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Wednesday, January 19, 2022
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    Michigan groups want to eliminate tax on feminine hygiene products


    A pair of bills that would eliminate a tax on feminine hygiene products in Michigan is welcome news for local advocates and community organizations on the forefront of the fight to tackle “period poverty” — or the struggle to afford pads and tampons. 

    The legislation, introduced this year and headed to the House floor for a vote, seeks to exempt tampons, pads and other menstrual products from Michigan’s 6% sales and use tax. That tax unfairly burdens people who menstruate, advocates say. 

    For years, advocates and local organizations have been pushing to eliminate the so-called “tampon tax.” They’ve been filling in gaps, too, by providing pads, tampons and other menstrual hygiene products to people who can’t afford them.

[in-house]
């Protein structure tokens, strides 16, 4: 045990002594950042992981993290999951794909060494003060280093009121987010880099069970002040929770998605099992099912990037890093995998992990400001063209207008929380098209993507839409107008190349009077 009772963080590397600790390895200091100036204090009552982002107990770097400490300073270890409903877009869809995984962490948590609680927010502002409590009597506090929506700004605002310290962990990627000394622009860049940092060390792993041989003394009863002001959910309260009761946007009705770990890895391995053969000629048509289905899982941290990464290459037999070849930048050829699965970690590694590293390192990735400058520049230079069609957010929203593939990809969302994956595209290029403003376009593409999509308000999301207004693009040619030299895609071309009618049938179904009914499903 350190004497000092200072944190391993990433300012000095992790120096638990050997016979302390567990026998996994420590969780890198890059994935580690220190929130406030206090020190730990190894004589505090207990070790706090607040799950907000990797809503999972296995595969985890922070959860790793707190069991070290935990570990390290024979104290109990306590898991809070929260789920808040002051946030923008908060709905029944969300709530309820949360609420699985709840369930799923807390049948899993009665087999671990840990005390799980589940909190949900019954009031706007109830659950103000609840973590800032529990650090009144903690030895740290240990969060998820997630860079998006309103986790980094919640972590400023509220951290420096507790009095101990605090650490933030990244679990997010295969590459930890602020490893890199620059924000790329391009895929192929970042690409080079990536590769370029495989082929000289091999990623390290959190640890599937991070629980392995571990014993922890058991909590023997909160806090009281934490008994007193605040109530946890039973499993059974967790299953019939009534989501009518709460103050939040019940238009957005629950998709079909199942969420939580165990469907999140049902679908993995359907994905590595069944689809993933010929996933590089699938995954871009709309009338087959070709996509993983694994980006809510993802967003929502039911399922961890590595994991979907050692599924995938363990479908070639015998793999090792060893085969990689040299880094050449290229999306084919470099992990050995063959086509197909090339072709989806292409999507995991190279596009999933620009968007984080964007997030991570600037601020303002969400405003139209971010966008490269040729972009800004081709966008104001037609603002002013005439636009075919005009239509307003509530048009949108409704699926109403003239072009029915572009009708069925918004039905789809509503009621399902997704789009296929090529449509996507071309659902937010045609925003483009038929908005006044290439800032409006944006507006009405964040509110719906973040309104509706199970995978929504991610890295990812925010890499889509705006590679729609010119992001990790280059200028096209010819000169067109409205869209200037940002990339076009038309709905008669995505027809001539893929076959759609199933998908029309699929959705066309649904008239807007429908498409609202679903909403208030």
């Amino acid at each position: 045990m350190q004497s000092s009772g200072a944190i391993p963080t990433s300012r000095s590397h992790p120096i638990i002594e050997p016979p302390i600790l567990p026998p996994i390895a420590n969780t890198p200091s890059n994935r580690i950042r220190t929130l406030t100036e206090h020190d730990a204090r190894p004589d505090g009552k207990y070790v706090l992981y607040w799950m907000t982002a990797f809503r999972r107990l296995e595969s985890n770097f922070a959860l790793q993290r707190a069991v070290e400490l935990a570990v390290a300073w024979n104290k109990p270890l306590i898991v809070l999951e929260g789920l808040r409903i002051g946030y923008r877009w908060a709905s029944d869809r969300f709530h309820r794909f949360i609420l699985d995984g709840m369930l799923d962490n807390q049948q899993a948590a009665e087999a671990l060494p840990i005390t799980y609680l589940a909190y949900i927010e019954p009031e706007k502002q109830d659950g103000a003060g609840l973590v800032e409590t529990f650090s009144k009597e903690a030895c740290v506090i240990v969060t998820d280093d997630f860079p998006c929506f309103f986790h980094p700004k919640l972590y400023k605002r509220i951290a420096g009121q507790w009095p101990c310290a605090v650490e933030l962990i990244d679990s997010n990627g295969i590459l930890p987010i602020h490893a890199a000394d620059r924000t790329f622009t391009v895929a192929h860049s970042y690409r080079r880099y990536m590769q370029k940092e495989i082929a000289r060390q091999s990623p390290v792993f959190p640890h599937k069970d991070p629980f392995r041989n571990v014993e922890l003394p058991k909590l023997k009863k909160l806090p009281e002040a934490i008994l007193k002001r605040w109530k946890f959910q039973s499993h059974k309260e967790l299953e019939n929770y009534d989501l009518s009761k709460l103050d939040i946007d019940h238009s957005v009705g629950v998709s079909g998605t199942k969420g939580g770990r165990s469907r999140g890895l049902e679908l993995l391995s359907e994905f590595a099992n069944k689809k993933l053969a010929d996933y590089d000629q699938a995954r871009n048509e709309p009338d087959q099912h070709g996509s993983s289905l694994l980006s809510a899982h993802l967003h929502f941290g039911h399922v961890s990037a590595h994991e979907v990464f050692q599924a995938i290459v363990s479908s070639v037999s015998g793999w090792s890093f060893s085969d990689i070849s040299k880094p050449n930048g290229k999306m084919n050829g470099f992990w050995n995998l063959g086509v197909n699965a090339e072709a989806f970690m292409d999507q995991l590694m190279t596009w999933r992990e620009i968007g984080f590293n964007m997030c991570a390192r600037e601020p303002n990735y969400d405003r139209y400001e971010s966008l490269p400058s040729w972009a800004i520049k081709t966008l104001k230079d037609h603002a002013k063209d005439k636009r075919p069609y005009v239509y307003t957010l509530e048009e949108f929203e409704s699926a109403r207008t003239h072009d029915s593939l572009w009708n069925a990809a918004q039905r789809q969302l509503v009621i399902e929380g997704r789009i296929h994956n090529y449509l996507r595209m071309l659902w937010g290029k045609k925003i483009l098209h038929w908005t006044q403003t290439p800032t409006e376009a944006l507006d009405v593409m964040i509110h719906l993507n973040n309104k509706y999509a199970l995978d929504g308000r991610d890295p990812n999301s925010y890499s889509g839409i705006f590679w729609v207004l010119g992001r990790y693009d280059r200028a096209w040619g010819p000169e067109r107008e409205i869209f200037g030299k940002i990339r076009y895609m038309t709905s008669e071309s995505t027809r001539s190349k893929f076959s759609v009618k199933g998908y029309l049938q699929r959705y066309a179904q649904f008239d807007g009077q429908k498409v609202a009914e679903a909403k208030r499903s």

The bills are a step in the right direction, they say, and the bipartisan nature of the legislation this year is promising. Bills to eliminate the tax have failed in the past, but the COVID-19 pandemic’s economic upheaval has only made those everyday products more expensive while people struggled to balance staying safe and staying employed.

    “For many years, we’ve known that having a tax on those (products) puts undue burden on people when they have to make decisions around whether to buy products, or eat or buy clothing for children,” said Celia Thomas, chief operating officer of Alternatives for Girls in Detroit.

    The COVID-19 pandemic's economic upheaval has made everyday products, like feminine hygiene products more difficult for many who are struggling financially to afford.

    The organization distributed 1,600 hygiene kits, including period products, last year compared with 1,200 kits in 2019. Thomas attributed the spike to the COVID-19 pandemic. Distribution numbers this year are expected to be similar to 2019, she said. 

    Thomas said she is cautiously optimistic about the legislation passing. 

    “The truth is, we’re going to buy them regardless of whether there’s a tax or not. It’s just that when you take the tax away, it makes buying them less of a sacrifice, and it makes buying them less of a hard decision,” she said about period products.



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